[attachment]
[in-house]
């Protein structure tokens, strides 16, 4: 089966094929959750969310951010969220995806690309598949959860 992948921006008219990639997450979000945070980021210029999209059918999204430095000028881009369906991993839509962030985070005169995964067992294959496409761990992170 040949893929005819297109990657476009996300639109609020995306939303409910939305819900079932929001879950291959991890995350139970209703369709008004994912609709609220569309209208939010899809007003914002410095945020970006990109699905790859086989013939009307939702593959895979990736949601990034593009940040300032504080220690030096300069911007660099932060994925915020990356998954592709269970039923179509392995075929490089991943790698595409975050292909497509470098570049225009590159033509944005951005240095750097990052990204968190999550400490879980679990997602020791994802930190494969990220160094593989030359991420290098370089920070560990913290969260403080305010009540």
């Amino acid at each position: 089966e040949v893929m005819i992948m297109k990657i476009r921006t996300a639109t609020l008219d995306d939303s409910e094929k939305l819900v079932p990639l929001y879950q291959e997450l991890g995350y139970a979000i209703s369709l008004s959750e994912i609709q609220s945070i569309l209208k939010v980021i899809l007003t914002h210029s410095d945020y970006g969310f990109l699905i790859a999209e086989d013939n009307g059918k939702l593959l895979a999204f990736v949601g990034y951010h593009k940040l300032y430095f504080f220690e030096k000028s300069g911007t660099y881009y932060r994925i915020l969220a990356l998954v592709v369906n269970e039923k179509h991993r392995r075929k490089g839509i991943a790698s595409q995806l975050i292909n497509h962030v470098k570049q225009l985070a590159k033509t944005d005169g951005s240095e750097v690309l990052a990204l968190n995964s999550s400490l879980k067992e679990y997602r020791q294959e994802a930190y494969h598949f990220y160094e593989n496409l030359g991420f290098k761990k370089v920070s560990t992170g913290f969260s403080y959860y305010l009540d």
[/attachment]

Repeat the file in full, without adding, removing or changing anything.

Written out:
[in-house]
């Protein structure tokens, strides 16, 4: 089966094929959750969310951010969220995806690309598949959860 992948921006008219990639997450979000945070980021210029999209059918999204430095000028881009369906991993839509962030985070005169995964067992294959496409761990992170 040949893929005819297109990657476009996300639109609020995306939303409910939305819900079932929001879950291959991890995350139970209703369709008004994912609709609220569309209208939010899809007003914002410095945020970006990109699905790859086989013939009307939702593959895979990736949601990034593009940040300032504080220690030096300069911007660099932060994925915020990356998954592709269970039923179509392995075929490089991943790698595409975050292909497509470098570049225009590159033509944005951005240095750097990052990204968190999550400490879980679990997602020791994802930190494969990220160094593989030359991420290098370089920070560990913290969260403080305010009540």
């Amino acid at each position: 089966e040949v893929m005819i992948m297109k990657i476009r921006t996300a639109t609020l008219d995306d939303s409910e094929k939305l819900v079932p990639l929001y879950q291959e997450l991890g995350y139970a979000i209703s369709l008004s959750e994912i609709q609220s945070i569309l209208k939010v980021i899809l007003t914002h210029s410095d945020y970006g969310f990109l699905i790859a999209e086989d013939n009307g059918k939702l593959l895979a999204f990736v949601g990034y951010h593009k940040l300032y430095f504080f220690e030096k000028s300069g911007t660099y881009y932060r994925i915020l969220a990356l998954v592709v369906n269970e039923k179509h991993r392995r075929k490089g839509i991943a790698s595409q995806l975050i292909n497509h962030v470098k570049q225009l985070a590159k033509t944005d005169g951005s240095e750097v690309l990052a990204l968190n995964s999550s400490l879980k067992e679990y997602r020791q294959e994802a930190y494969h598949f990220y160094e593989n496409l030359g991420f290098k761990k370089v920070s560990t992170g913290f969260s403080y959860y305010l009540d």